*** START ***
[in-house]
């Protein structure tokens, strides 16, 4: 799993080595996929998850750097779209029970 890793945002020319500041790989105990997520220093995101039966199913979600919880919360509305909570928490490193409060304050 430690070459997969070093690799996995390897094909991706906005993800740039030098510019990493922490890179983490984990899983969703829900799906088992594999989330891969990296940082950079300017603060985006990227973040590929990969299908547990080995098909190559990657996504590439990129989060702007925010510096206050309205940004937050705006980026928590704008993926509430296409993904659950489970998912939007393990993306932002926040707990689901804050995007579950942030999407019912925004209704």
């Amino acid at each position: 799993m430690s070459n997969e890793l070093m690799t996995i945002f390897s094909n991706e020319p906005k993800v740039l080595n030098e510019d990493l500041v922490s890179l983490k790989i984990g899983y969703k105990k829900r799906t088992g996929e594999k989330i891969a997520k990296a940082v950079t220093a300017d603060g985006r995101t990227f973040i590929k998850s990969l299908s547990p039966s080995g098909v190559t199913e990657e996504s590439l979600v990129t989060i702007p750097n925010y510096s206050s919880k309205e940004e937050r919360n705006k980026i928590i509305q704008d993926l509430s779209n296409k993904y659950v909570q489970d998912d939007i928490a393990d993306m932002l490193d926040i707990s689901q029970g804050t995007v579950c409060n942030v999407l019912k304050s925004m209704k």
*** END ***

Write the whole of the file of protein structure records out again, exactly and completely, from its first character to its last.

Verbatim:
[in-house]
């Protein structure tokens, strides 16, 4: 799993080595996929998850750097779209029970 890793945002020319500041790989105990997520220093995101039966199913979600919880919360509305909570928490490193409060304050 430690070459997969070093690799996995390897094909991706906005993800740039030098510019990493922490890179983490984990899983969703829900799906088992594999989330891969990296940082950079300017603060985006990227973040590929990969299908547990080995098909190559990657996504590439990129989060702007925010510096206050309205940004937050705006980026928590704008993926509430296409993904659950489970998912939007393990993306932002926040707990689901804050995007579950942030999407019912925004209704």
């Amino acid at each position: 799993m430690s070459n997969e890793l070093m690799t996995i945002f390897s094909n991706e020319p906005k993800v740039l080595n030098e510019d990493l500041v922490s890179l983490k790989i984990g899983y969703k105990k829900r799906t088992g996929e594999k989330i891969a997520k990296a940082v950079t220093a300017d603060g985006r995101t990227f973040i590929k998850s990969l299908s547990p039966s080995g098909v190559t199913e990657e996504s590439l979600v990129t989060i702007p750097n925010y510096s206050s919880k309205e940004e937050r919360n705006k980026i928590i509305q704008d993926l509430s779209n296409k993904y659950v909570q489970d998912d939007i928490a393990d993306m932002l490193d926040i707990s689901q029970g804050t995007v579950c409060n942030v999407l019912k304050s925004m209704k």